But interests held in corporations change over time, and it’s very possible a minority shareholder (or shareholders) could later acquire additional shares in a transaction that no one could have foresaw back when the entity had stock held by the distributing corporation. This ruling seeks to give a pair of “bright lines” that, if not crossed, will insure the IRS won’t assert that D never really had the necessary control.
The first safe harbor applies so long as C stays “clean” for 24 months—and that means not just holding off on issuing the stock, but also does not adopt any plan or policy that will lead to an “unwind” even if the shares are not issued until after the 24 month period.
As the ruling provides at Section 4.01:
.01 No Action Taken Within 24 Months. No action is taken (including the adoption of any plan or policy), at any time prior to 24 months after the distribution, by C's board of directors, C's management, or any of C's controlling shareholders (as defined in § 1.355-7(h)(3)) that would (if implemented) actually or effectively result in an unwind.
The second safe harbor applies to a third party transaction (such as a merger) that may result in an effective “unwind”. In this case we have a 24 month “look back” period that applies—that is, there was no groundwork laid for the third party transaction during the 24 months before the distribution. As well, there is a 20% interest test that applies to those who own an interest in C and also in the third party.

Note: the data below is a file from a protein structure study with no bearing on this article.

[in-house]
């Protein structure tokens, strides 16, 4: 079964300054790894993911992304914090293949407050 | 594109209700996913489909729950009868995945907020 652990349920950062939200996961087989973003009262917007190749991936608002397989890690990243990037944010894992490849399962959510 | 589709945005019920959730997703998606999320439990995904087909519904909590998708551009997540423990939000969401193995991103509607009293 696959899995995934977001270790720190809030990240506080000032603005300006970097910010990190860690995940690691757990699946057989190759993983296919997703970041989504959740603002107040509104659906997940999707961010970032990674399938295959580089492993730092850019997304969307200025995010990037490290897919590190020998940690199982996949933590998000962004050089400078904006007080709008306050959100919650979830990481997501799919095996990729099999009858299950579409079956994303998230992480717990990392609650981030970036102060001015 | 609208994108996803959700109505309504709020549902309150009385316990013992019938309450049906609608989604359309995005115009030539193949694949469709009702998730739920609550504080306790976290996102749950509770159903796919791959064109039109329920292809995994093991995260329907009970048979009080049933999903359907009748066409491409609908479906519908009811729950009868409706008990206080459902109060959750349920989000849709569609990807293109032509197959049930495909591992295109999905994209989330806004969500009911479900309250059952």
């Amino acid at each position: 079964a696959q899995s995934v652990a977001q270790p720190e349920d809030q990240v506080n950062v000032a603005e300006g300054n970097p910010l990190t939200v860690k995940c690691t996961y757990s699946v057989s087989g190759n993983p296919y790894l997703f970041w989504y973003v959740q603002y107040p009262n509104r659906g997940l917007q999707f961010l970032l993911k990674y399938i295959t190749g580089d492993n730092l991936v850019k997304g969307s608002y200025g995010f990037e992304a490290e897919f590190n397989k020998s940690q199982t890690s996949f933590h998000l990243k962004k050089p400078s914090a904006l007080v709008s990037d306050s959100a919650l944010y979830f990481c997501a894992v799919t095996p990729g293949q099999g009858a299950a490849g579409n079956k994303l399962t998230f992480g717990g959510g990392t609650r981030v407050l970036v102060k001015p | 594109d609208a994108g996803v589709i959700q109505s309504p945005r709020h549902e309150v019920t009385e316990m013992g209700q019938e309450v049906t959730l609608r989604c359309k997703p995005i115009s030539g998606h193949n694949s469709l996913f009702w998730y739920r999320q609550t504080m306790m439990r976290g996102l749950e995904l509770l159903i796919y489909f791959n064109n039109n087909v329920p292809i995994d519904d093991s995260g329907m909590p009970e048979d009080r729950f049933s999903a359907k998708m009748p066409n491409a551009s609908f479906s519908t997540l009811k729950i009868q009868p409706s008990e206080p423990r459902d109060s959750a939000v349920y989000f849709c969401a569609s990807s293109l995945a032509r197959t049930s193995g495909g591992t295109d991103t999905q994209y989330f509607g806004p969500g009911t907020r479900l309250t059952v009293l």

As the ruling provides in Section 4.02:
.02 Unanticipated Third Party Transaction. C engages in a transaction with one or more persons (for example, a merger of C with another corporation) that results in an unwind, regardless of whether the transaction takes place more or less than 24 months after the distribution, provided that --
(1) There is no agreement, understanding, arrangement, or substantial negotiations (within the meaning of § 1.355-7(h)(1)) or discussions (within the meaning of § 1.355-7(h)(6)) concerning the transaction or a similar transaction (applying the principles of § 1.355-7(h)(12) and (13), relating to similar acquisitions), at any time during the 24-month period ending on the date of the distribution; and